Menendez bribery case dropped by Justice Department

Feb 01, 2018, 00:36
Menendez bribery case dropped by Justice Department

Annalou Tirol, acting head of the Justice Department's public integrity division, moved to dismiss the indictment following U.S. District Judge William Walls' decision to acquit Menendez and his co-defendant, Florida eye doctor Salomon Melgen, on seven of the 18 counts they faced in their corruption and bribery trial a year ago, the Hill reported.

Prosecutors also sought in a filing in New Jersey federal court to dismiss charges against Dr. Salomon Melgen, the Florida eye doctor who was accused of bribing Menendez. Both denied the allegations, and their 11-week trial ended in November with the jury hopeleslly deadlocked.

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Menendez attorney Abbe Lowell, who clashed often with prosecutors and Judge Walls during the trial, said the Justice Department "made the right decision to end this case" and that Menendez never wavered in his innocence.

Last week U.S. District Judge William Walls threw out some of the bribery charges on the grounds that prosecutors had failed to show that about $660,000 in political contributions from Melgen to help benefit Menendez's 2012 reelection campaign were part of any bribery scheme.

The department also said on Wednesday that it was dropping federal charges against Melgen.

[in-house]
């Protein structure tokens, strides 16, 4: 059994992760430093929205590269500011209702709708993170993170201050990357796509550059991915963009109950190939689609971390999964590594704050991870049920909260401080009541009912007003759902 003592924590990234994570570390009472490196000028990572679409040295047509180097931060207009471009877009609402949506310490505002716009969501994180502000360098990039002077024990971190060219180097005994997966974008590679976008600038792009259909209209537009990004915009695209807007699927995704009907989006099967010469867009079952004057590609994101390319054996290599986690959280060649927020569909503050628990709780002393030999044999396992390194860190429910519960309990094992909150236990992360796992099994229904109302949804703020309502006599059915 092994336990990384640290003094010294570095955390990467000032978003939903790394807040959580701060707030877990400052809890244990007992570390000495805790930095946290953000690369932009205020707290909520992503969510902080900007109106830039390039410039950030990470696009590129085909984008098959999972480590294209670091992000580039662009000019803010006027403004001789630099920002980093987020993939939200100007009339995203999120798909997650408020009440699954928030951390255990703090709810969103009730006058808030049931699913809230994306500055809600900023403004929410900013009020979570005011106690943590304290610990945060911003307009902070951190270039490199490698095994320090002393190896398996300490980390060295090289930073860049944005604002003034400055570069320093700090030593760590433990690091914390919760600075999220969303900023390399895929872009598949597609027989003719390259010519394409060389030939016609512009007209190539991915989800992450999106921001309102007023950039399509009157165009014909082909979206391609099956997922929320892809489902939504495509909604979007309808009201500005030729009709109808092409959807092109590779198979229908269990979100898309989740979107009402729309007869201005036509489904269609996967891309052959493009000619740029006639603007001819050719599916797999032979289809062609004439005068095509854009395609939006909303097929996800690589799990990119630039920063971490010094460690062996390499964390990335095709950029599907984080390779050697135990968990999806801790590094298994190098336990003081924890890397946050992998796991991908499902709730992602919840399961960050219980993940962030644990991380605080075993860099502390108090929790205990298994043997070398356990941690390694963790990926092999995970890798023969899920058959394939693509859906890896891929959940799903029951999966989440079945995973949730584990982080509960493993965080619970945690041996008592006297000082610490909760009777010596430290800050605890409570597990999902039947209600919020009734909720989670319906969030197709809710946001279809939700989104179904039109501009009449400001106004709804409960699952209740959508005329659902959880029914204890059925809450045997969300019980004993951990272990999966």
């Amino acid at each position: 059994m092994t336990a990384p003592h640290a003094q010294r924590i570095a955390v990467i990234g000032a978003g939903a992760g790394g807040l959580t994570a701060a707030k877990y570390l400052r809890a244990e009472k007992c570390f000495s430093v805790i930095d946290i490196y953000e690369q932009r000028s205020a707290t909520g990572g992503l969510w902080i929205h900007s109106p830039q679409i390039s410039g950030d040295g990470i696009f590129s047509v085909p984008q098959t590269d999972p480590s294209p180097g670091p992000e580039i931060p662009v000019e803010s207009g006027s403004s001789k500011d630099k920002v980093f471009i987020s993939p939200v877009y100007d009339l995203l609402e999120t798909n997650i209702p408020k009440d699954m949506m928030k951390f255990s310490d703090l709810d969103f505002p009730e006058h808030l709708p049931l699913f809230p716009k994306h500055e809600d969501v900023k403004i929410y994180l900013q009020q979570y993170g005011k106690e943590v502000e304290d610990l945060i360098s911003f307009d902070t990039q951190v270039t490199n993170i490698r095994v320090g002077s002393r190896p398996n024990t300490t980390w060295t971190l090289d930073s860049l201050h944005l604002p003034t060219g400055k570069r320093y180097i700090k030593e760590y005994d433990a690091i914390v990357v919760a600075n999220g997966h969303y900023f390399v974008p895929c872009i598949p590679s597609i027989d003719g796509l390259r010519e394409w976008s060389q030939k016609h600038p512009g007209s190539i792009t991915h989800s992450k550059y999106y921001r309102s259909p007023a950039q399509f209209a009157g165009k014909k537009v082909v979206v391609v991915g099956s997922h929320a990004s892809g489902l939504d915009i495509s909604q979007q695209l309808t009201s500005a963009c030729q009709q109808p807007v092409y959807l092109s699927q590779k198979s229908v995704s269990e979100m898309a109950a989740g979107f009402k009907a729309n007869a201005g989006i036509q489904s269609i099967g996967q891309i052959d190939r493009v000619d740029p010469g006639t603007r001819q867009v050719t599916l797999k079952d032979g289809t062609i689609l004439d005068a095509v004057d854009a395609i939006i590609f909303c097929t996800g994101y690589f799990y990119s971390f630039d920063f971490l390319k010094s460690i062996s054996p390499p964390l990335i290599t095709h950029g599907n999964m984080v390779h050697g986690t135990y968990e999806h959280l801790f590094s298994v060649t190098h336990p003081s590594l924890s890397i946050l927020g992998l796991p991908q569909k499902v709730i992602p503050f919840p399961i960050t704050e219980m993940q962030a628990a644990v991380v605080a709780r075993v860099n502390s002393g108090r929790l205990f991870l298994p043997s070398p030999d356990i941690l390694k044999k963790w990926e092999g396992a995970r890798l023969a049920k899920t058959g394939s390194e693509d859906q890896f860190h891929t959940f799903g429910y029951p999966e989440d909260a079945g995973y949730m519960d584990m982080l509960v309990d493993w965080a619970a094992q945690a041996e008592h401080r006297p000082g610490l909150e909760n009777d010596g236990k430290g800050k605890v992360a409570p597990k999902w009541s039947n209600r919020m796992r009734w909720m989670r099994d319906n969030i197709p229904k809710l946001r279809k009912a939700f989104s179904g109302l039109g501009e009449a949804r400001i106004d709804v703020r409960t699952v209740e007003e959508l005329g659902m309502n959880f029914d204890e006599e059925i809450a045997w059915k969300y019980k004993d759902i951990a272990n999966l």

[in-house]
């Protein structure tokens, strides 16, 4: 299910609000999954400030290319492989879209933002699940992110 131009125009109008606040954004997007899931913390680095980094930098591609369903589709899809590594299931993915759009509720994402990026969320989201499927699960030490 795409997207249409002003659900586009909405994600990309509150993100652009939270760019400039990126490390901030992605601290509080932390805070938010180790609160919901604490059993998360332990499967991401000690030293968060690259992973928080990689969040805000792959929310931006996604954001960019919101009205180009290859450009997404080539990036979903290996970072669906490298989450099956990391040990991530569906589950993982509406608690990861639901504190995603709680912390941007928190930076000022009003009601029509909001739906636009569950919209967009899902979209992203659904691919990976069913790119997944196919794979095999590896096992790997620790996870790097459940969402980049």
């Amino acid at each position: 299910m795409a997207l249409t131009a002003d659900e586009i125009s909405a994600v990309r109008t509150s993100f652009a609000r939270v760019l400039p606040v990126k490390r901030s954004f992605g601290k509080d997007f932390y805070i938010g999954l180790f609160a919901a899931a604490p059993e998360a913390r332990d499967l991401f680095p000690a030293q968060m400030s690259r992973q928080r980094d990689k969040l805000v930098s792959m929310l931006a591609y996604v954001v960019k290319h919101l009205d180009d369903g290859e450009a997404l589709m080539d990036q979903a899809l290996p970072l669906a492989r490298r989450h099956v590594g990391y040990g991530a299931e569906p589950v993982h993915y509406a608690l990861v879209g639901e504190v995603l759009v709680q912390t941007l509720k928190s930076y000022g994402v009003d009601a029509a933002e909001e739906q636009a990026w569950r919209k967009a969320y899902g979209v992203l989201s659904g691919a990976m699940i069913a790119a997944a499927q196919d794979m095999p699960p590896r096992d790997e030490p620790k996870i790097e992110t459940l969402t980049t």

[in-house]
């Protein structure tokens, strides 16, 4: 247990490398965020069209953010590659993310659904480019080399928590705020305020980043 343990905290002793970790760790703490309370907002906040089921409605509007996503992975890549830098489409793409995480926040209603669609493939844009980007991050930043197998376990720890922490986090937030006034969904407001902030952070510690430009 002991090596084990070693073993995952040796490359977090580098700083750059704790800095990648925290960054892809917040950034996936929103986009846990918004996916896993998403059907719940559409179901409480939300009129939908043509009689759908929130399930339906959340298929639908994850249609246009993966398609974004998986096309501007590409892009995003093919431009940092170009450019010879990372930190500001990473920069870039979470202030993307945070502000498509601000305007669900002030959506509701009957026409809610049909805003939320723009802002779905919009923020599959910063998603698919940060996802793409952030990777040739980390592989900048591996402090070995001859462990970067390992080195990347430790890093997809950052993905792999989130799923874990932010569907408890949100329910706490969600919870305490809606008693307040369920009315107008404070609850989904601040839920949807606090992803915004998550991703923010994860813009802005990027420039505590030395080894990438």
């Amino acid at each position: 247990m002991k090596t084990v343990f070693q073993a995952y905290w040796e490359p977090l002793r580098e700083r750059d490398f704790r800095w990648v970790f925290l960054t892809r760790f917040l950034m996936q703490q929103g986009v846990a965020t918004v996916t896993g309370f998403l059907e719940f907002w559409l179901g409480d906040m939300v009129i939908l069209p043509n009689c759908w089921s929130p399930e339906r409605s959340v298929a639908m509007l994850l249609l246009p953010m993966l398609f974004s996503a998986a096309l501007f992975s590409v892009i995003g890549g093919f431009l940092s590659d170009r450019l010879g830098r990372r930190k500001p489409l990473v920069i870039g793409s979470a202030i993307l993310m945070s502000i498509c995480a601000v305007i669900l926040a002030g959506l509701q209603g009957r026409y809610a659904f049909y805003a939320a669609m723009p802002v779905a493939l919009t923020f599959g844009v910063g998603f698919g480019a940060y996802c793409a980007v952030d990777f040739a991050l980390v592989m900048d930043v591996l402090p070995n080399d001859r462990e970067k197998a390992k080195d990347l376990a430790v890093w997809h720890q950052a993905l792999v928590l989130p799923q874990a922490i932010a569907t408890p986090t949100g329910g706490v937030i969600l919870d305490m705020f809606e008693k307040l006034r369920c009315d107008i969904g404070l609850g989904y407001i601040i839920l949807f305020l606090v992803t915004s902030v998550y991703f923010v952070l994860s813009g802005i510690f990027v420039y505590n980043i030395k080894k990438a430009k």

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According to the Justice Department, which filed charges against Menendez in 2015, the senator had accepted perks and gifts from the doctor valued at more than $1 million.

Menendez was accused of accepting trips, hotel stays and campaign money from Melgen and using the power of his office to help Melgen with visas for his girlfriends and in a billing dispute with the Department of Health and Human Services. Melgen faces sentencing for a separate fraud conviction in Florida. At trial, his lawyers argued that the gifts and Menendez's advocacy were explained by his longtime friendship with Melgen.

Melgen never gave anything to Menendez, "his best friend of over 20 years, with any expectation of getting anything in return", said his lawyer, Kirk Ogrosky. "We take no pleasure in seeing justice done at this stage in a case that should never have been brought".

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Prosecutors said Menendez, in return, pressured government officials on Melgen's behalf over an $8.9 million Medicare billing dispute and a stalled contract to provide port screening equipment in the Dominican Republic, and also helped obtain USA visas for the 63-year-old doctor's girlfriends.

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